There's no need to substitute style if you want clothes with a conscience

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The Independent Online

There was a time when the words "ethical" and "fashion" would have been unlikely to appear in the same sentence. But with concerns about climate change and world poverty at an all-time high, the fashion world has had to adapt. There is now so much choice of clothing with a conscience from slinky lingerie and cosy knitwear to practical outdoor gear and cutting edge fashion that there's no excuse to buy clothing that is anything other than ethical this Christmas.

One issue that has been high on the agenda is the impact of producing the raw materials to make the clothes. Conventional cotton farming, for example, uses one quarter of the world's pesticides and can have a serious impact on the health of cotton farmers. The World Health Organisation (WHO) estimates that 20,000 people die in developing countries every year from pesticide poisoning, much of which can be attributed to cotton production. Health concerns such as headaches, nausea, eye problems and skin irritation are also common among farmers and their families including children, who often help to apply the chemicals.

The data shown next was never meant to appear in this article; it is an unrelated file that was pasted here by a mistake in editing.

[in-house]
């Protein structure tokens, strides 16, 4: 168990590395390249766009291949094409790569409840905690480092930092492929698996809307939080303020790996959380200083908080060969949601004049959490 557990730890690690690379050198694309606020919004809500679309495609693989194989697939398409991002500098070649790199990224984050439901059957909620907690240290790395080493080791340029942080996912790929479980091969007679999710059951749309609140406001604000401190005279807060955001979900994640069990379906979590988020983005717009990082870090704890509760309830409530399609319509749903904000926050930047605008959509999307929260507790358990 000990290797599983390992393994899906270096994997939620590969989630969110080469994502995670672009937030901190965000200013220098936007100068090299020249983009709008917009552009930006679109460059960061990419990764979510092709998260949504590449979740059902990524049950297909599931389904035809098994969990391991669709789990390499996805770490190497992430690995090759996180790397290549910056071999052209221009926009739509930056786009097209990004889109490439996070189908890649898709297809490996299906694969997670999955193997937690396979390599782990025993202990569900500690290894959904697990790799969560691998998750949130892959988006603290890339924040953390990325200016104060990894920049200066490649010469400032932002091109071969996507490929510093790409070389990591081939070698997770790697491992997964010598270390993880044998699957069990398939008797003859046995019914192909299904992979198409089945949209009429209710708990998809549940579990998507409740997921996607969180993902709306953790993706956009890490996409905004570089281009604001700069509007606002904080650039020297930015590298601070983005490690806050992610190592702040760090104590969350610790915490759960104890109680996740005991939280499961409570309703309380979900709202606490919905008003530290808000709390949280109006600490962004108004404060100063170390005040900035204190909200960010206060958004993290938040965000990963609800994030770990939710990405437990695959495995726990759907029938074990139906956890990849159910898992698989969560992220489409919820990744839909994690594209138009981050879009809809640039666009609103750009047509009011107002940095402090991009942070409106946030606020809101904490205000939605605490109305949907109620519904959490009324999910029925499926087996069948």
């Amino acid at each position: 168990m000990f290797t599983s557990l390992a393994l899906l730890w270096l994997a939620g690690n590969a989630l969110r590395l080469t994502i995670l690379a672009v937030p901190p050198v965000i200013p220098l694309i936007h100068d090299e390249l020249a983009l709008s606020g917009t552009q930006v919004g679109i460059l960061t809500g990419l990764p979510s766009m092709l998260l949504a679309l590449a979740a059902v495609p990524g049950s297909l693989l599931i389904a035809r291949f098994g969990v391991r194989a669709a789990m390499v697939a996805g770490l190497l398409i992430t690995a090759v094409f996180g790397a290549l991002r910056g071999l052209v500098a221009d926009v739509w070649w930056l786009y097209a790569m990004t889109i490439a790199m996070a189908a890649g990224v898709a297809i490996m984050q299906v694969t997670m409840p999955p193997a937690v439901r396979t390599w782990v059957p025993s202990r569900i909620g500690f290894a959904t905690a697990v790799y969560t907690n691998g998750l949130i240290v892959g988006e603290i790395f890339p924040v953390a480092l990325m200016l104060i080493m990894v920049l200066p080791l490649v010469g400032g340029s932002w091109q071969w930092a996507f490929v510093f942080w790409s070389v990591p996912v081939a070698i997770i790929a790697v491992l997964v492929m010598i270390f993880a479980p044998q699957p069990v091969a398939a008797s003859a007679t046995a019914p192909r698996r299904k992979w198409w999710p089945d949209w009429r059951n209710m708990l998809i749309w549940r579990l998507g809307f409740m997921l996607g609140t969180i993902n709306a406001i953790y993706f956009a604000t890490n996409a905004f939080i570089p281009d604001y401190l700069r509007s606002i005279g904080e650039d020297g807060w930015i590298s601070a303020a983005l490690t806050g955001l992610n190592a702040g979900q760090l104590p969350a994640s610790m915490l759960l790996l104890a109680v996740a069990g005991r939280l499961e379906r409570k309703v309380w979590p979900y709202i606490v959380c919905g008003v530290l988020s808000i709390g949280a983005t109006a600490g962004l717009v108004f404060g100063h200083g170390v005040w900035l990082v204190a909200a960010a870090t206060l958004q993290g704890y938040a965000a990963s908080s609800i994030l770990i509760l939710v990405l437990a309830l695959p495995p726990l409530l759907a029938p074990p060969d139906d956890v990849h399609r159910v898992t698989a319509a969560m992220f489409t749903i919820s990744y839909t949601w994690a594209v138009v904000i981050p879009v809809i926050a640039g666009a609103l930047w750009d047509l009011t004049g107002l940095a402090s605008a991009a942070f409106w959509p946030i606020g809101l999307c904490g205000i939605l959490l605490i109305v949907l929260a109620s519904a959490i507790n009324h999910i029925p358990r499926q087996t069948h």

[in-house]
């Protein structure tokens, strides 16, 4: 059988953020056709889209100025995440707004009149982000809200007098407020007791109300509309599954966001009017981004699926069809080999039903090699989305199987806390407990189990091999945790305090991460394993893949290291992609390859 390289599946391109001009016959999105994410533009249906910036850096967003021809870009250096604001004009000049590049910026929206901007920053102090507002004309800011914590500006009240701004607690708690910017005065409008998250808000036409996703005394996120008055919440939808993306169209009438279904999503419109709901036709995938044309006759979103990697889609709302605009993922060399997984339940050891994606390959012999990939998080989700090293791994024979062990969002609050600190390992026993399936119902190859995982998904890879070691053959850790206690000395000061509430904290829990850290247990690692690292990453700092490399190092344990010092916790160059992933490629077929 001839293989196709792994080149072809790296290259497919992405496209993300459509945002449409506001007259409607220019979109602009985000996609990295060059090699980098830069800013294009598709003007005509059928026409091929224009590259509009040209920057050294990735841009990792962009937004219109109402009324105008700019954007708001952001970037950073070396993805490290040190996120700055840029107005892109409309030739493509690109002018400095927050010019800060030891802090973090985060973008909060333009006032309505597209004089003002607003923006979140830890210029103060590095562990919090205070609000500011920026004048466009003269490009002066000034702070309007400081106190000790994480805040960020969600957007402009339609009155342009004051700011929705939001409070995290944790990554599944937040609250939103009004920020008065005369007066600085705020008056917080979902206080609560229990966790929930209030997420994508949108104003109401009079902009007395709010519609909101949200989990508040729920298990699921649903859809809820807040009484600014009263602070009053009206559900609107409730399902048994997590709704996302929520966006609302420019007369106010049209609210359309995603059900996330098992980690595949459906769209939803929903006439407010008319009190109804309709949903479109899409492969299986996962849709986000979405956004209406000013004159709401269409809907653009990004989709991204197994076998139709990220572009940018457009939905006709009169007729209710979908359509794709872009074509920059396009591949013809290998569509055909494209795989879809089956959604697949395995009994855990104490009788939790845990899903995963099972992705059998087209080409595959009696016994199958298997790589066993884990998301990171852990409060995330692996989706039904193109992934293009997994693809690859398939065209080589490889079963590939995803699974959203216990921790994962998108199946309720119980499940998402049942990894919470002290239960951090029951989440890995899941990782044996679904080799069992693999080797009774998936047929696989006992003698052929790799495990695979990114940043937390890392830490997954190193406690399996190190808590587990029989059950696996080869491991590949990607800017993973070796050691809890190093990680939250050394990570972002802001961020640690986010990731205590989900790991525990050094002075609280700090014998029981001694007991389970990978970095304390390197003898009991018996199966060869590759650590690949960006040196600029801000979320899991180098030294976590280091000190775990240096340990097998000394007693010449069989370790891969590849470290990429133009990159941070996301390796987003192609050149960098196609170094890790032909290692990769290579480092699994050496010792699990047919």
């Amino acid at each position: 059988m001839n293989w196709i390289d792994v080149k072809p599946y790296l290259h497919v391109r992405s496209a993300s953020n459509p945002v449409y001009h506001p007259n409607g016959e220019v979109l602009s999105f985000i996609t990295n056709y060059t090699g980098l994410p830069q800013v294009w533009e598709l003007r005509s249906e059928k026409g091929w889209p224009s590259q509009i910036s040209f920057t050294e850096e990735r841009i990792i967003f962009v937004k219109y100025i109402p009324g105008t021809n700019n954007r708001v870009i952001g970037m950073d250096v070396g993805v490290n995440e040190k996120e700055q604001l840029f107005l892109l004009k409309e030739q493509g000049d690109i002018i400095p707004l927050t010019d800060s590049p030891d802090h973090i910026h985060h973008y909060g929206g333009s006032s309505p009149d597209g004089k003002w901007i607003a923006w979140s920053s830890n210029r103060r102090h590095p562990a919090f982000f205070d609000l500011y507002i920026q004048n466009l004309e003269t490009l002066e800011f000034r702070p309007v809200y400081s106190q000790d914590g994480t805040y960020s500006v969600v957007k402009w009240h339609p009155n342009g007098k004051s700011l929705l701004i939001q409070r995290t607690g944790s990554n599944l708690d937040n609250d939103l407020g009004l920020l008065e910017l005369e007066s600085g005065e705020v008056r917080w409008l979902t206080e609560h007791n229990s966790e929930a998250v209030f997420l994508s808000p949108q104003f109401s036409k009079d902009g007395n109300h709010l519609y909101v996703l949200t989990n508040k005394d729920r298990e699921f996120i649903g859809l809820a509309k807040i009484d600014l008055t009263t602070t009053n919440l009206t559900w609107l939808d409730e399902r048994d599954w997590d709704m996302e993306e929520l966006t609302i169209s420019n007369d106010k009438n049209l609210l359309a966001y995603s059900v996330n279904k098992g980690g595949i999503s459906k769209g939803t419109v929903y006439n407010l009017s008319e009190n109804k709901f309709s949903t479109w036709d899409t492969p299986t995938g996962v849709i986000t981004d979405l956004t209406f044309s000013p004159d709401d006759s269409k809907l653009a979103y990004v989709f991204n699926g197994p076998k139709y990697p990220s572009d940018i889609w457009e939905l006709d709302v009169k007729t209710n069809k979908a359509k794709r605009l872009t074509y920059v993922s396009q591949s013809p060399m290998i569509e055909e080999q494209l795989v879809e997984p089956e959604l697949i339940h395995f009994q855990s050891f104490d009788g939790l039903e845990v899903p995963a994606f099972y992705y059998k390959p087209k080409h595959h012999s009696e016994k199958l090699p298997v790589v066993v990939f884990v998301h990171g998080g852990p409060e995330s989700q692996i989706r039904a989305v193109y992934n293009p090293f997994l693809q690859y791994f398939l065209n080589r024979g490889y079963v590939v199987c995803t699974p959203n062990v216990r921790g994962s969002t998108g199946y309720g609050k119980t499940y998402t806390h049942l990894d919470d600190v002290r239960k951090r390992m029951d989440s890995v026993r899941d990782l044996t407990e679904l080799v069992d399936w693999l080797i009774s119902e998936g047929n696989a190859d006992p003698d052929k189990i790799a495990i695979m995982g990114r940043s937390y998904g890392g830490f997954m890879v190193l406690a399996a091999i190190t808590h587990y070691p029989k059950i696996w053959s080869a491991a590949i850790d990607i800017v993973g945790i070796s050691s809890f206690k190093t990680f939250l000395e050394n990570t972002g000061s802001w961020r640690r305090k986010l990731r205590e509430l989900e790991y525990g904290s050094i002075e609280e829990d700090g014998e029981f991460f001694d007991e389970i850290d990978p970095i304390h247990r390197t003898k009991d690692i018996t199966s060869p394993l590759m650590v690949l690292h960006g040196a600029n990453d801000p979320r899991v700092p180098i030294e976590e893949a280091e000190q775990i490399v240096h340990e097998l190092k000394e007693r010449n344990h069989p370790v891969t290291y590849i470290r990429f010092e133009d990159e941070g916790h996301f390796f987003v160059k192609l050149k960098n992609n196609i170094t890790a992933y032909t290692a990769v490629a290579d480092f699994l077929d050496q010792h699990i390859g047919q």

The reliance of cotton farmers on pesticides and chemical fertilisers can also have a detrimental impact on the condition of the soil, causing long-term damage to its fertility. In a vicious cycle, this often leads farmers to sink into debt buying more chemicals to achieve a crop, often leaving them with little or no profit on which to survive and feed their families.

And the damage does not end there. After the cotton is harvested, more than 8,000 chemicals many classified by the WHO as "hazardous" may be used in the various processes it must then go through, including washing, bleaching, dyeing and printing.

But organically-grown cotton is different. Many of the 25,000 farmers who now produce it in 22 countries report that by using non-chemical alternatives to pesticides they are able to avoid getting into debt and enjoy farm land on which they can grow food safely for their families. "Crop rotation is a major principle of organic farming," explains Damien Sanfilippo from the Pesticide Action Network-UK (PAN-UK). "When you allow farmers to grow organic cotton, you know you are also helping them grow a large supply of organic food for themselves and their community."

Thankfully, such messages are getting through and there has never been more choice for consumers wanting to buy clothing with a conscience. Sanfilippo says that the number of cotton farmers going organic is growing by around 50 per cent every year, while the Soil Association estimates that the UK market for organic cotton products will be worth 107m by next year.